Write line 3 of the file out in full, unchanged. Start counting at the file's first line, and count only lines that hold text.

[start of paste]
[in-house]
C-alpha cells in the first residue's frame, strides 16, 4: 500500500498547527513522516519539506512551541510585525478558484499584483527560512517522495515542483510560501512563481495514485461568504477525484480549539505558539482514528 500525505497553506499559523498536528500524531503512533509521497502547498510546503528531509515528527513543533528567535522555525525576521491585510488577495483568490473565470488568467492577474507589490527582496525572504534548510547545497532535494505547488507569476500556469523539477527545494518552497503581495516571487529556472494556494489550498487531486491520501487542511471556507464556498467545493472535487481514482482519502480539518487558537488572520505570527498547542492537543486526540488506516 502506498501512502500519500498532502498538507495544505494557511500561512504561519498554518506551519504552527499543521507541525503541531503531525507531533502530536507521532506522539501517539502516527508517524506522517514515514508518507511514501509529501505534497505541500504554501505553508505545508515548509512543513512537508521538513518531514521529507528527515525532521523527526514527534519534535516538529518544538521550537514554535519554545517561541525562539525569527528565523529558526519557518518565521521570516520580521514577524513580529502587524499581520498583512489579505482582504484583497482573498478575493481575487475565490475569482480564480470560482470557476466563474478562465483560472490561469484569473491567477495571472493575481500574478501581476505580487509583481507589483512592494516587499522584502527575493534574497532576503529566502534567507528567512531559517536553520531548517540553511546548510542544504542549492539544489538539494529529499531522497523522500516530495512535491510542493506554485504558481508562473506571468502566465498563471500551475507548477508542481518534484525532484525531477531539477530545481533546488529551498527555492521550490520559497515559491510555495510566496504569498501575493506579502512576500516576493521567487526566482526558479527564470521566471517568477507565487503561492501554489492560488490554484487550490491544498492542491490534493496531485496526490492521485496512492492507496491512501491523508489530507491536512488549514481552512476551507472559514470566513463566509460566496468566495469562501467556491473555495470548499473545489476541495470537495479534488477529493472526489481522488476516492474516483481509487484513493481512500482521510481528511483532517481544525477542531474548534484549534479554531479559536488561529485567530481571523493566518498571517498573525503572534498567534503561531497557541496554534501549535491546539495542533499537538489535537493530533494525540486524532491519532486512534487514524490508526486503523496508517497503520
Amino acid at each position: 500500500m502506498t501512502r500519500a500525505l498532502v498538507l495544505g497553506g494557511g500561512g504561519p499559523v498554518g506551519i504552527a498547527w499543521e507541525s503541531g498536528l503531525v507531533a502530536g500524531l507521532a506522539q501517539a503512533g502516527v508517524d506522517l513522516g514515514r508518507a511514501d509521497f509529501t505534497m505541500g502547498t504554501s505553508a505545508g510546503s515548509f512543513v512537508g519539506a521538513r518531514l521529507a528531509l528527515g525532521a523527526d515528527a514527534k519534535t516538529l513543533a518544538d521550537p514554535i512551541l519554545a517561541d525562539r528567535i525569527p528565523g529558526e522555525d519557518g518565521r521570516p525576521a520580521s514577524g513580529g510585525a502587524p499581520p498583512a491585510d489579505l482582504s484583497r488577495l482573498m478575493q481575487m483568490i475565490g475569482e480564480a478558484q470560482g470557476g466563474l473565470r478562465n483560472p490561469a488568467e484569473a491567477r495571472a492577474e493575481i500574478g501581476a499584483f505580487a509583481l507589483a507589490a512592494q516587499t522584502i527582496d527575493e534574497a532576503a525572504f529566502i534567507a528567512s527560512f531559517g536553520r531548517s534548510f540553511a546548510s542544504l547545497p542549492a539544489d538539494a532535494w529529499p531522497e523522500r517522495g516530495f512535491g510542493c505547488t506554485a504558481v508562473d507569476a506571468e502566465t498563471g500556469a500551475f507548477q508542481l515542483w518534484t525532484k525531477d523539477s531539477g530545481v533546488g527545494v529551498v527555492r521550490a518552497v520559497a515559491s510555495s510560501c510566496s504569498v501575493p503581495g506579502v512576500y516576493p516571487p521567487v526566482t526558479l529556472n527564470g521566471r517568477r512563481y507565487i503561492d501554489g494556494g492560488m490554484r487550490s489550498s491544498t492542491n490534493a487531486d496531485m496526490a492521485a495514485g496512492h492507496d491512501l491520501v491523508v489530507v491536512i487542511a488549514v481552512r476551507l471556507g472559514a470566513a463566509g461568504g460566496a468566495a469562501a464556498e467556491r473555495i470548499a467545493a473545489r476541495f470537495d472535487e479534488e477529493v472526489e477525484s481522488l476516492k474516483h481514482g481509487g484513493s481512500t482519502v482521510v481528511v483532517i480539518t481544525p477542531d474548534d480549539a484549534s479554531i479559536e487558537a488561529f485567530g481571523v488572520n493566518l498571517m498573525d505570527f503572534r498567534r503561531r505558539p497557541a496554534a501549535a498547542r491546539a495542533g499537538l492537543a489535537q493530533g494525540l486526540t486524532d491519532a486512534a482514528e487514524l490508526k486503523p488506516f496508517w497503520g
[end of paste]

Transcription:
Amino acid at each position: 500500500m502506498t501512502r500519500a500525505l498532502v498538507l495544505g497553506g494557511g500561512g504561519p499559523v498554518g506551519i504552527a498547527w499543521e507541525s503541531g498536528l503531525v507531533a502530536g500524531l507521532a506522539q501517539a503512533g502516527v508517524d506522517l513522516g514515514r508518507a511514501d509521497f509529501t505534497m505541500g502547498t504554501s505553508a505545508g510546503s515548509f512543513v512537508g519539506a521538513r518531514l521529507a528531509l528527515g525532521a523527526d515528527a514527534k519534535t516538529l513543533a518544538d521550537p514554535i512551541l519554545a517561541d525562539r528567535i525569527p528565523g529558526e522555525d519557518g518565521r521570516p525576521a520580521s514577524g513580529g510585525a502587524p499581520p498583512a491585510d489579505l482582504s484583497r488577495l482573498m478575493q481575487m483568490i475565490g475569482e480564480a478558484q470560482g470557476g466563474l473565470r478562465n483560472p490561469a488568467e484569473a491567477r495571472a492577474e493575481i500574478g501581476a499584483f505580487a509583481l507589483a507589490a512592494q516587499t522584502i527582496d527575493e534574497a532576503a525572504f529566502i534567507a528567512s527560512f531559517g536553520r531548517s534548510f540553511a546548510s542544504l547545497p542549492a539544489d538539494a532535494w529529499p531522497e523522500r517522495g516530495f512535491g510542493c505547488t506554485a504558481v508562473d507569476a506571468e502566465t498563471g500556469a500551475f507548477q508542481l515542483w518534484t525532484k525531477d523539477s531539477g530545481v533546488g527545494v529551498v527555492r521550490a518552497v520559497a515559491s510555495s510560501c510566496s504569498v501575493p503581495g506579502v512576500y516576493p516571487p521567487v526566482t526558479l529556472n527564470g521566471r517568477r512563481y507565487i503561492d501554489g494556494g492560488m490554484r487550490s489550498s491544498t492542491n490534493a487531486d496531485m496526490a492521485a495514485g496512492h492507496d491512501l491520501v491523508v489530507v491536512i487542511a488549514v481552512r476551507l471556507g472559514a470566513a463566509g461568504g460566496a468566495a469562501a464556498e467556491r473555495i470548499a467545493a473545489r476541495f470537495d472535487e479534488e477529493v472526489e477525484s481522488l476516492k474516483h481514482g481509487g484513493s481512500t482519502v482521510v481528511v483532517i480539518t481544525p477542531d474548534d480549539a484549534s479554531i479559536e487558537a488561529f485567530g481571523v488572520n493566518l498571517m498573525d505570527f503572534r498567534r503561531r505558539p497557541a496554534a501549535a498547542r491546539a495542533g499537538l492537543a489535537q493530533g494525540l486526540t486524532d491519532a486512534a482514528e487514524l490508526k486503523p488506516f496508517w497503520g